There were other moments. Zabaleta cracked a left-footed drive that zipped past the far post; Sane headed wide, Sterling demanded a penalty when he tangled with Victor Wanyama, Lloris made a fine save from another Aguero shot. All City wanted was one chink of light to cash in.
Within four minutes of the re-start, they had it. There was nothing glorious about the build, just a straight ball up the middle. But, crucially, Lloris suffered a short circuit and he headed his attempted clearance straight at Sane, who had the facile task of walking his effort into an empty net.
If that was bad from Lloris, worse followed. When City launched a counterattack in the 54th minute, with Sterling hurtling down the right, it didn’t seem possible they would score but Lloris allowed a ball he should have gathered to squirm away and De Bruyne could not miss.
It was all so uncharacteristic from Lloris, one of the safest pairs of hands in the division, and his despair was obvious. Pochettino simply sat in his dugout seat and glowered towards Tottenham’s penalty area. Guardiola, on the other hand, was so ecstatic he blew kisses to the crowd.
Just before the equaliser, Manchester City should have had a penalty when Walker pushed Sterling as he was about to shoot
Sterling had broken free but lost balance under pressure from Walker and could only put his effort into Lloris' gloves
Pep Guardiola was livid that City were not awarded a penalty for the push on Sterling by Walker, just before the equaliser
His joy, however, was short lived. From what should have been a position that allowed them to see the game out, Tottenham came to life. A quick break down the right, a gem of cross from Kyle Walker and thumping header from Alli. Game on.
Soon it was game all square. Guardiola’s fury had not subsided from the latest Sterling penalty claim when Tottenham sped forward. Mousa Dembele was involved, so too were Christian Eriksen and Harry Kane but it was left to Son to drive home the dagger, his shot fizzing past Claudio Bravo.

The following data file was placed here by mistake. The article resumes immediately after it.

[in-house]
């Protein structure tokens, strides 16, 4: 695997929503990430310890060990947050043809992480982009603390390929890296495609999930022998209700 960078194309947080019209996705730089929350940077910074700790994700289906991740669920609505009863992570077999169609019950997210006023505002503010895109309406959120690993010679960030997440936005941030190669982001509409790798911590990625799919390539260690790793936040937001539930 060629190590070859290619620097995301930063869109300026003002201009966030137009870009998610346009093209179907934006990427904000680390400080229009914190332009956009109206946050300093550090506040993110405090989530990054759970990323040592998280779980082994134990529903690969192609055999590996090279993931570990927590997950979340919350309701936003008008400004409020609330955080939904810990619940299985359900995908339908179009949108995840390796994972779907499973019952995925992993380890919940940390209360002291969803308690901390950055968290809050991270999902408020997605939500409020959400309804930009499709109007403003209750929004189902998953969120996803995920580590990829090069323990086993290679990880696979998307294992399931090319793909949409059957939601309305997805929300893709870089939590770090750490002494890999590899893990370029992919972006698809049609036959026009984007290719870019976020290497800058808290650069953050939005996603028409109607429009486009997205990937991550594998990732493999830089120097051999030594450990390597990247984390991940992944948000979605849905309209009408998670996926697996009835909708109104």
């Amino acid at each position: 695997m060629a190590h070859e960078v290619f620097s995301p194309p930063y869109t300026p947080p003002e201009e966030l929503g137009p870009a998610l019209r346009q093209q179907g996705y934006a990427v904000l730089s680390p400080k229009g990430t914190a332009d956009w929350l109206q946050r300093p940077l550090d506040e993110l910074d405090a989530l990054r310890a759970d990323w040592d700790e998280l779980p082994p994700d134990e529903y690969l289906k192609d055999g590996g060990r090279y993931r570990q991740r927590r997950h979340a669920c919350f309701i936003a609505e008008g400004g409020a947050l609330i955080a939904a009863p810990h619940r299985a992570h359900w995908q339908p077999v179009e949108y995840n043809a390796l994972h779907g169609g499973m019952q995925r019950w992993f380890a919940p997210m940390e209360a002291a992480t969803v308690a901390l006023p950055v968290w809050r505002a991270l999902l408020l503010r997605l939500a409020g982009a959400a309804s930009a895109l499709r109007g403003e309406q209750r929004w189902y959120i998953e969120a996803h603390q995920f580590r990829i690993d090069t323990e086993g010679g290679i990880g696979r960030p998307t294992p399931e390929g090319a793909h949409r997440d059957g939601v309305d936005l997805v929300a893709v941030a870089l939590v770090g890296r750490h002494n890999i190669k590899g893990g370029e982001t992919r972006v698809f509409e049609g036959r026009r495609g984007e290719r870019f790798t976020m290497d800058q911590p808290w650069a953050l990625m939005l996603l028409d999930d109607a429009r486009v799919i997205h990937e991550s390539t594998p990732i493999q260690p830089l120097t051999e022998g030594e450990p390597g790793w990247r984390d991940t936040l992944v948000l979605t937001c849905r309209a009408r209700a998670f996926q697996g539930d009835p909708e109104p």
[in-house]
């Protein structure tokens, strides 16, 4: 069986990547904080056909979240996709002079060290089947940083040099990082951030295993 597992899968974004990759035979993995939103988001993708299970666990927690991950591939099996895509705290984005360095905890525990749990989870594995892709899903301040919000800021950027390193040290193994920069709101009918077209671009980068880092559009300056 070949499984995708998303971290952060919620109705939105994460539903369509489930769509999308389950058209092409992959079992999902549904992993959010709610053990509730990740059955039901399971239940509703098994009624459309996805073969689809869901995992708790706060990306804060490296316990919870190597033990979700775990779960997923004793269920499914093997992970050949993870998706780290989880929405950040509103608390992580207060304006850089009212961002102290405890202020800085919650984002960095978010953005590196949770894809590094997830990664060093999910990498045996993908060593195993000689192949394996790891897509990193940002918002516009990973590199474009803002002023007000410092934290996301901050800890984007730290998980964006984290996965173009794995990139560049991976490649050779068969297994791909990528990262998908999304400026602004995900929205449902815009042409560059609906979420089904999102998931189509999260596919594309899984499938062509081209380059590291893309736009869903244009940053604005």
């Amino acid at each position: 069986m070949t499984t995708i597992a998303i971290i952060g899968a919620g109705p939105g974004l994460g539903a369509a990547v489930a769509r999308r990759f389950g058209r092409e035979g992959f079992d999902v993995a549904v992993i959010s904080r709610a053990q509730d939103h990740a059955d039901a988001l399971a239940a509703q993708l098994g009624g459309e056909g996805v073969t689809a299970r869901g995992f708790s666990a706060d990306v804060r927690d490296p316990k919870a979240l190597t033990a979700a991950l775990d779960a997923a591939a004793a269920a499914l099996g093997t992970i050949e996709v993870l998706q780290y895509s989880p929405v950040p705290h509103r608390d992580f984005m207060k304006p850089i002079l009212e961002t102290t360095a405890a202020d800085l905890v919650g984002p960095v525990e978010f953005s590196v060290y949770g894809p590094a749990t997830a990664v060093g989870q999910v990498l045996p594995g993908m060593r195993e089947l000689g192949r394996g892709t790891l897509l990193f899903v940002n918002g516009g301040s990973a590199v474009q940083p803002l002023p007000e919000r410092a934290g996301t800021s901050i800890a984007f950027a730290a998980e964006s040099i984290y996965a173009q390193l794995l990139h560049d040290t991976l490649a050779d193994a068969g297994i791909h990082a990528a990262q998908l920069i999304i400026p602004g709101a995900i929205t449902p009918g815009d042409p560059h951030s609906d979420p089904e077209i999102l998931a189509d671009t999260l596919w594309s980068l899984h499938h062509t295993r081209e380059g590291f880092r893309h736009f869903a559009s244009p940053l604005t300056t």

From a neutral point of view, this was a feast for the eyes. Neither side looked prepared to shake hands and accept a point and they went for broke in the final 15 minutes, with Guardiola’s response to the setback being to send on Gabriel Jesus.
His impact could almost have immediate but a linesman’s flag cut short his celebrations after he had slid on to the end of a De Bruyne cross and the disallowed goal left Guardiola, not for the first time, on his knees in despair. It might be the last, either.
Alli went into the book just before his opener for pushing Nicolas Otamendi over in a needless confrontation
City manager Guardiola saw his side put in a much improved performance at the Etihad Stadium, but they were pegged back
Sterling of Manchester City tangles with Tottenham midfielder Victor Wanyama at the end of the first half
Sterling also felt he should have had a penalty when he went down under pressure from Wanyama but nothing was given
Sterling gave Spurs problems throughout the first half as Manchester City had 11 first half shots on the Tottenham goal
Soon it was game all square. Guardiola's fury had not subsided from the latest Sterling penalty claim when Tottenham began to move forward. City showed no intensity in trying to stop them and they were carved open as Christian Eriksen and Kane combined to set Son free.
From a neutral point of view, this was a feast for the eyes. Neither side looked prepared t o shake hands and accept a point and they went for broke in the final 15 minutes, with Guardiola's response to the setback being to send on Gabriel Jesus.
His impact could almost have immediate but a linesman's flag cut short his celebrations after he had slid on to the end of a De Bruyne cross and the disallowed goal left Guardiola, not for the first time, on his knees in despair.
Sane fires over the bar under pressure from Danny Rose while Toby Alderweireld and Kevin Wimmer watch on
Sergio Aguero looked sharp as City sought to avenge their embarrassing 4-0 loss at Everton last weekend
Pablo Zabaleta reverted to a defensive role after playing in midfield at Goodison Park and looked much more accomplished
Gabriel Jesus came on for his debut in the final ten minutes and was very impressive immediately in English football
Jesus celebrates after putting the ball in the net late on - but it was ruled out correctly for offside